The end of sensitive teeth Doctors reverse painful receding gums with cow heart implant
Doctors have found a permanent solution for people suffering from nerve-jangling tooth sensitivity due to receding gums – a patch made from cow heart tissue.
More than half of all adults in the UK are thought to be affected by receding gums, also known as gingival recession, which is caused by aging, gum disease, teeth grinding and over-brushing.
Over time it exposes more of the tooth root, which is far more sensitive as it doesn't have a protective enamel coating.
Sensitive teeth: Regular dental appointments can flag up receding gums early
Up till now dentists have advised patients to swap to a softer tooth brush and sensitive toothpaste and avoid acidic foods, but this only stops the problem from getting any worse. The gum does not regrow naturally.
In some cases dentists have put a filling in the gum line, but this requires drilling into a healthy tooth and further work if the filling dislodges.
However, in the past year dentists have started offering tissue grafts, sewing collagen either from donated human tissue or tissue removed from the roof of the patient's mouth into the gum line.
Once transplanted, the patient's own blood vessels penetrate the
collagen – a protein constituent of body tissue that provides
structure and elasticity – and, incredibly, the gums start to grow
Now a team of Germin and Swiss researchers have performed the same technique using cow heart tissue – which is far more readily available.
The researchers, led by Dr Shahram Ghanaati from the University of Frankfurt and the
dentist Dr Markus Schlee, said their novel method of using bovine collagen resulted in thicker gums around the tooth and complete coverage of exposed roots in over half of cases.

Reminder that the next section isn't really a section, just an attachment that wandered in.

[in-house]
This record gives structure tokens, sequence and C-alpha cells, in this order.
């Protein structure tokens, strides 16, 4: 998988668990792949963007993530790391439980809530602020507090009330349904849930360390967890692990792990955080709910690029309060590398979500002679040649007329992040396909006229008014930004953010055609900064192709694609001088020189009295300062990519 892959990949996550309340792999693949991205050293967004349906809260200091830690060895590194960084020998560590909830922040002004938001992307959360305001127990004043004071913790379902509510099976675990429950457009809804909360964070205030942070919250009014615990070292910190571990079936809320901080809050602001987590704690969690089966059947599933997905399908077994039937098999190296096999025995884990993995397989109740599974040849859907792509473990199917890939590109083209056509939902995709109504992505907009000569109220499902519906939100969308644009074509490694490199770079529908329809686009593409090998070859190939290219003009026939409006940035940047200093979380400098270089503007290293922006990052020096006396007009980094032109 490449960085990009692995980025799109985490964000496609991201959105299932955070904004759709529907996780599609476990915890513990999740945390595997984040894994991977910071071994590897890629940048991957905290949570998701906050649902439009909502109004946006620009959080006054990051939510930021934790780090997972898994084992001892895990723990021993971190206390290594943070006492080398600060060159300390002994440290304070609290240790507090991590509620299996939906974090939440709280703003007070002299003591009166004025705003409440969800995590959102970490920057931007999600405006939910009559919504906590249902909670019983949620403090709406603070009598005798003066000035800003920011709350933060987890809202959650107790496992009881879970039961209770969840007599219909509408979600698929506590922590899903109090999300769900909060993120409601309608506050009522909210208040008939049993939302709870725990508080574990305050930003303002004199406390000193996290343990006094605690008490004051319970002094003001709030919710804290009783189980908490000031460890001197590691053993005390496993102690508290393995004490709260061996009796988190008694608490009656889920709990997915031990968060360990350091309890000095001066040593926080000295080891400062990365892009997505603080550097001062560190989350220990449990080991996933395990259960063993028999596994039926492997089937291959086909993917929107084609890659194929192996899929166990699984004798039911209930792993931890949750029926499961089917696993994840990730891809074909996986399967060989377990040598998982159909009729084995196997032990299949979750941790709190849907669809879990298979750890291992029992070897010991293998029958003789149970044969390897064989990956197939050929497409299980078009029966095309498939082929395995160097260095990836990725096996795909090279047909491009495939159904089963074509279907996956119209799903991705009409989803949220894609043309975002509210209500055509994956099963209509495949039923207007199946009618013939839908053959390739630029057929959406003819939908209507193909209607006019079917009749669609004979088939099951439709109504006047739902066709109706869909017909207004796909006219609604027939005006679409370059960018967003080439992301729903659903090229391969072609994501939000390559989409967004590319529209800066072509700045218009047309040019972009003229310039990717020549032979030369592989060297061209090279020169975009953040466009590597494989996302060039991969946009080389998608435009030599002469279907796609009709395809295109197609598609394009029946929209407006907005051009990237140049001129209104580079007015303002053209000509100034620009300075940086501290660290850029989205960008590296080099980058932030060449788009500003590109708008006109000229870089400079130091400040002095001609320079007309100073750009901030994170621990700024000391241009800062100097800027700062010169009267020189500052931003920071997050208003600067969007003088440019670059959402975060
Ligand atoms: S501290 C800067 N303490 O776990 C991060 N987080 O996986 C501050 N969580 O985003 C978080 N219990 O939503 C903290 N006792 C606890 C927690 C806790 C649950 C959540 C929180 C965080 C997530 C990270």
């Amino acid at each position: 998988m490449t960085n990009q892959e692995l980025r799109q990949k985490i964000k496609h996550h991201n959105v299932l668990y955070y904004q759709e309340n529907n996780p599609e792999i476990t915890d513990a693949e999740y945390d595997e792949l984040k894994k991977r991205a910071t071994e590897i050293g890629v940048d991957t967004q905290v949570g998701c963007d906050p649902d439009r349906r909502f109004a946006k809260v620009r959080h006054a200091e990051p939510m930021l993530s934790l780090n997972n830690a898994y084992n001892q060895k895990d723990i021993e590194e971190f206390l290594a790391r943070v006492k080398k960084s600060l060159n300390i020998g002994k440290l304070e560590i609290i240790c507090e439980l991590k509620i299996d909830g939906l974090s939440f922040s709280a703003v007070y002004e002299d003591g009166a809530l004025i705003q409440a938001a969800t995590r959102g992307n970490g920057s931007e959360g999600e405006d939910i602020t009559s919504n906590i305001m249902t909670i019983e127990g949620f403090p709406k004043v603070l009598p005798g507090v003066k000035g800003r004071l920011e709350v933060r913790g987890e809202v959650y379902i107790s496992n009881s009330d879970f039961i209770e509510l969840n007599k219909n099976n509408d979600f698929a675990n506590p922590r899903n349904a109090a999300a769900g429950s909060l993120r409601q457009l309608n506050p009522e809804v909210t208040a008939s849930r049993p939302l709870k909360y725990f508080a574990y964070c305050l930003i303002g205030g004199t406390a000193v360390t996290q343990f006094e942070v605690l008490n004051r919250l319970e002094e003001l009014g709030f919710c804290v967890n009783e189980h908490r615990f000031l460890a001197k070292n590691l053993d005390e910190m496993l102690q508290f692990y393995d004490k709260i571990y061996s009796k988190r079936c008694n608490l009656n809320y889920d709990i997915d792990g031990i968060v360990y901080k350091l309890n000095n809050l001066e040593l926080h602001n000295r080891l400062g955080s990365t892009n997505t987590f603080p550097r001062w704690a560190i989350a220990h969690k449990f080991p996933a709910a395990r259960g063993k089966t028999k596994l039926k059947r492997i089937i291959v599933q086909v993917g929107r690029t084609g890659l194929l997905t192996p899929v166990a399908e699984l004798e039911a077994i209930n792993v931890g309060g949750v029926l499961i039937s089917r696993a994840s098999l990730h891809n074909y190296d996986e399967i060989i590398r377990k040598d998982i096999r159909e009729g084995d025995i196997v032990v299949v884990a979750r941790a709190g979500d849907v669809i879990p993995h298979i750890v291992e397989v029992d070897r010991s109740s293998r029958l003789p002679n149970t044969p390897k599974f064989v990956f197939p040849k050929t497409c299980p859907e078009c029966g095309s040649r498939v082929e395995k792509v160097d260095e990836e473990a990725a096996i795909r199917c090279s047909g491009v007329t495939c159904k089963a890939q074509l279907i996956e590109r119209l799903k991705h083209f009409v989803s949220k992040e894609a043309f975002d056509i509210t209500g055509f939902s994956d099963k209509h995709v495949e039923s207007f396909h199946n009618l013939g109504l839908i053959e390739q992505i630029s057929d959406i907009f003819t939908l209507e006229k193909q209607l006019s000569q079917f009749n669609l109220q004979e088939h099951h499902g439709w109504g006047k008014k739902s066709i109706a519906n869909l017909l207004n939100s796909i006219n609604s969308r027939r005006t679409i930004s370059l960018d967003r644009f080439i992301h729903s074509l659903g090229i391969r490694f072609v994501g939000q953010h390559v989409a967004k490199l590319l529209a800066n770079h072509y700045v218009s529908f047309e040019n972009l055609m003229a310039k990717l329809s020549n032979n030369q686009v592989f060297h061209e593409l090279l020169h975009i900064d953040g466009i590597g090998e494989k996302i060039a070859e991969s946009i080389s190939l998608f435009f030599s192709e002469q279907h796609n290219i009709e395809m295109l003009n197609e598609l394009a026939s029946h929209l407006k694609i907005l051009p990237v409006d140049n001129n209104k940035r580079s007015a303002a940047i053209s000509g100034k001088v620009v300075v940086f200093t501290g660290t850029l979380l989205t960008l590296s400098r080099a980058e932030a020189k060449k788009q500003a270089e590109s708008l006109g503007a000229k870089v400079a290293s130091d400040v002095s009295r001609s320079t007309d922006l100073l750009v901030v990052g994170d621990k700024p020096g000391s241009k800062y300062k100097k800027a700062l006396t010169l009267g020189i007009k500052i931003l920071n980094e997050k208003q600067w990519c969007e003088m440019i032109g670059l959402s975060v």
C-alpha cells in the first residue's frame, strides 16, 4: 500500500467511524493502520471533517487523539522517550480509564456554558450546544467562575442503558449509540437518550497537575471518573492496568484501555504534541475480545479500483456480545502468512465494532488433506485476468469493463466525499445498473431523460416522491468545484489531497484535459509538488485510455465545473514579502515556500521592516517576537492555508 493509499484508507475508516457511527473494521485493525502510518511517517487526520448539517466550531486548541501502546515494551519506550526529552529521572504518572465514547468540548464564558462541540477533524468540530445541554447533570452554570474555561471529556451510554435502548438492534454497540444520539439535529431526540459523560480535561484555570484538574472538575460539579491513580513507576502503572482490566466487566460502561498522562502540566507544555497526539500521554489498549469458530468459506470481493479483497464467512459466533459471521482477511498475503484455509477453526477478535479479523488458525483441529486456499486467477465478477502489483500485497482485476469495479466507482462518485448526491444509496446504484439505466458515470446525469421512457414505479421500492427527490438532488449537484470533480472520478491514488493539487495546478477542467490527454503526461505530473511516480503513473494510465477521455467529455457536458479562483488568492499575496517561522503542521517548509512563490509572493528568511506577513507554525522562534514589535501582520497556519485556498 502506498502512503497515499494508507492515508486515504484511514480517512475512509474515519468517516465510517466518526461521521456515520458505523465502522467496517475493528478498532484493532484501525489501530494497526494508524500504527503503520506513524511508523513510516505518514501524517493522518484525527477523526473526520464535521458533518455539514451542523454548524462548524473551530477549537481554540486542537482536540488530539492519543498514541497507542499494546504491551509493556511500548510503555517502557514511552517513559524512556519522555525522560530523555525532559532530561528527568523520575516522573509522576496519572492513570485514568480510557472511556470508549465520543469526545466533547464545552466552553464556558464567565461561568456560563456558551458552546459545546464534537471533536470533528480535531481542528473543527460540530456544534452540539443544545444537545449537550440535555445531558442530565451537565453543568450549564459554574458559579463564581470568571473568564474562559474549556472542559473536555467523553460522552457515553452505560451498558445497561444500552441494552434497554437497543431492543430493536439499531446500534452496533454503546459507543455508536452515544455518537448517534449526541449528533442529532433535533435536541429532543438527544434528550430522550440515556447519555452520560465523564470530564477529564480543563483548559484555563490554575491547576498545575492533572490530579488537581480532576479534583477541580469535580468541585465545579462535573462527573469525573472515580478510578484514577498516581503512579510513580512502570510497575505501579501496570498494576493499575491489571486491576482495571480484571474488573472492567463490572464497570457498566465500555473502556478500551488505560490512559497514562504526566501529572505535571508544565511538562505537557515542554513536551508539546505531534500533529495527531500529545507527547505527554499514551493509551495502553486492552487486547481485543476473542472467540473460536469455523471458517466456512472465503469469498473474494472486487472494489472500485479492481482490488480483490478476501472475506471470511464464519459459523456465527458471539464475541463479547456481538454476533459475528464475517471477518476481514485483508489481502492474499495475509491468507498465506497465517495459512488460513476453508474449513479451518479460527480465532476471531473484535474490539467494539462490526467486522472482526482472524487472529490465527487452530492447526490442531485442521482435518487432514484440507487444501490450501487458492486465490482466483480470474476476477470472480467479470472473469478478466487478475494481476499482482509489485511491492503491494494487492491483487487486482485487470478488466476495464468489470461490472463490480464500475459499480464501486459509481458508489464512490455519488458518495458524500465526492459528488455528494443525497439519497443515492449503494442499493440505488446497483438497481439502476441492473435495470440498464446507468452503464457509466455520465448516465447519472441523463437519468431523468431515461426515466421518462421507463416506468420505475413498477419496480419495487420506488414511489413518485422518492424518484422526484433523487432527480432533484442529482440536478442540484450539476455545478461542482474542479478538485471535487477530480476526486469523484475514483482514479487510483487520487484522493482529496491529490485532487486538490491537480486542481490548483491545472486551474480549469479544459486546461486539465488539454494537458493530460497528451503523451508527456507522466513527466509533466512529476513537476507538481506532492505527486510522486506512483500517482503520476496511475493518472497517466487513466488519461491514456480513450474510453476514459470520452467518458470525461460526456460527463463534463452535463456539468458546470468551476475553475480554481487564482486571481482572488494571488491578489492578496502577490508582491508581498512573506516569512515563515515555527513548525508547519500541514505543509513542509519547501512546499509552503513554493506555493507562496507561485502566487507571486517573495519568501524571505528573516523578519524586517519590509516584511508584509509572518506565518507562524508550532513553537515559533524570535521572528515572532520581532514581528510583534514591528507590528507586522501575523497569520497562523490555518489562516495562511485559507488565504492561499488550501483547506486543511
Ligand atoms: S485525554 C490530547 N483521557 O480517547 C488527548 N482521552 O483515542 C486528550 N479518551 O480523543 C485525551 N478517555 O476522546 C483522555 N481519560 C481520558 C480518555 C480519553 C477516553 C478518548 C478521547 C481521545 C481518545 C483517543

They treated 14 patients who had 62 tooth 'recessions' between them using cow collagen that had been treated to remove skin, cells and DNA along with any bacteria.
Their damaged teeth were cleaned before surgery and the collagen
implants held in place with loops of surgical thread around the affected tooth.
Two weeks later the sutures were removed.
None of the patients needed
antibiotics but weren't allowed to brush the treated teeth, resorting to mouth wash twice a day instead.
The patients were re-examined after six months to see how well they had
The team found the bovine collagen had acted as a scaffold for the body's own cells
to repair the damage. They said the results were comparable to those who had human tissue grafts.
Dr Schlee said: 'In all cases the healed-over
implant improved the look and severity of the recession, and, in over half of
all treatments, resulted in total coverage of the exposed root.
'We would not
have expected any of these patients to get better without surgery.'
The authors added although further research was needed, 'this
method might contribute to an increase of patient’s comfort and an enhanced aesthetical outcome.'
The study was published in the journal Head & Face Medicine.